Students want to bring cleaner air to MU
A group of students lay on the ground of Lowry Mall for five minutes to raise awareness about asthma.
May. 06, 2011
Boisterous coughs followed by senior Alena Pirogova and 18 other students falling to the ground erupted just before 12:20 p.m. Tuesday on Lowry Mall. Each student held a sign that listed the effects of coal on asthma in bold, black letters.
Pirogova and the 18 other students participated in a demonstration called a "die-in" for Asthma Awareness Day.
For Pirogova, this “die-in” had a special connection. When she lived in Lathrop her freshman year, Pirogova enjoyed being active and being outdoors. But as her time at MU continued, breathing got harder.
“I never had asthma before, no history of it in my family, and I’ve always been pretty active,” Pirogova said. “I had really bad allergies, shortness of breath and I thought to myself, ‘I need to check this out.’"
After going to the allergy clinic, Pirogova learned she had developed a mild case of asthma. Although she said she does not often like to say it was because of the coal plant, Pirogova said she believes the coal in her environment probably had a major impact.
“At the allergy clinic, they said it was caused by allergies and a change in my environment, and when I started thinking about it, the only change in my environment was living in the dorms,” Pirogova said. “(The doctor) kept telling me to think about what’s in my immediate environment. I thought he meant allergies, but he might have been hinting at the coal plant.”
This effect of coal on asthma is why senior Lauren Hystead and freshman Sarah Johnson said they started the “die-in.”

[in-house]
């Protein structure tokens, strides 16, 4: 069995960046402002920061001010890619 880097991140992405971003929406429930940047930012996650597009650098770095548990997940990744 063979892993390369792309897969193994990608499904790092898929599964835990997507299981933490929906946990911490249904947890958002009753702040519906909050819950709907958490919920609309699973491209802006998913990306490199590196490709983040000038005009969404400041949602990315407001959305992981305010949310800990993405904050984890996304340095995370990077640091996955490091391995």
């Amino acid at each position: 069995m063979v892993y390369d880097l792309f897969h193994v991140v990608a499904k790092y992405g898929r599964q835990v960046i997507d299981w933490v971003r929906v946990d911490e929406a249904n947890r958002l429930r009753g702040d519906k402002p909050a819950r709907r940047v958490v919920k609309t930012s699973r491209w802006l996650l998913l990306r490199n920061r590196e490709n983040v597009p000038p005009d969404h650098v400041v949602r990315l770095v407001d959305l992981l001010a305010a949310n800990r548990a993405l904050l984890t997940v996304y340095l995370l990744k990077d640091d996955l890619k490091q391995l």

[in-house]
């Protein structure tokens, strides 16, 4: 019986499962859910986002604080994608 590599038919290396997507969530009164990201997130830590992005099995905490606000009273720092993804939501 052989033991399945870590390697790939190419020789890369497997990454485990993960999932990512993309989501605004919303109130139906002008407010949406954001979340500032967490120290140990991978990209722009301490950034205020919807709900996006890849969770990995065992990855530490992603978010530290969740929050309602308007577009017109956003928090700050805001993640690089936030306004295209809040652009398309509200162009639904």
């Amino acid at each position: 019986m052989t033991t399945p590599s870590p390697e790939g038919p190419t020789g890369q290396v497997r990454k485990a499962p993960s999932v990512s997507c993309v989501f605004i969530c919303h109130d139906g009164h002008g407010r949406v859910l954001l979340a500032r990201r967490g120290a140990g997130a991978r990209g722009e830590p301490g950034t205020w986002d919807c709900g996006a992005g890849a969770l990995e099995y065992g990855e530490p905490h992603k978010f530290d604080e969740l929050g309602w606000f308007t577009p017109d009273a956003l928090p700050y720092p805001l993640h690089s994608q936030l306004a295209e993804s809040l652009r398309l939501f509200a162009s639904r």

“We have a coal plant on campus that produces 84 percent of our power, and studies have shown coal usually has asthma surrounding it,” Johnson said. “This is something that is very near and dear to us, (and) it’s Asthma Awareness Day, so we thought it would be a perfect way to launch our new campaign to move Mizzou to more sustainable energy.”
The goal of campaigning for more sustainable energy came to Hystead and Johnson while they attended a college-age environmental conference called Power Shift three weeks ago in Washington, D.C., with 10 other MU students.
“The main goal of (Power Shift) was mostly just to train people how to campaign,” Hystead said. “Each morning we would have about four hours of training on how to send to message, tell our story, get people excited and be really strategic with whatever goal you have. So my goal is to get coal off the Mizzou campus.”
For Pirogova, who also attended Power Shift, the strategy for bringing cleaner air to Missouri has to start with student involvement.
“The mission of our generation is not just to look at this as a ‘hippie movement,’” Pirogova said. “I think we need to care about the environment. Not just in relation to global warming, but because we have a duty to respect the land and the environment.”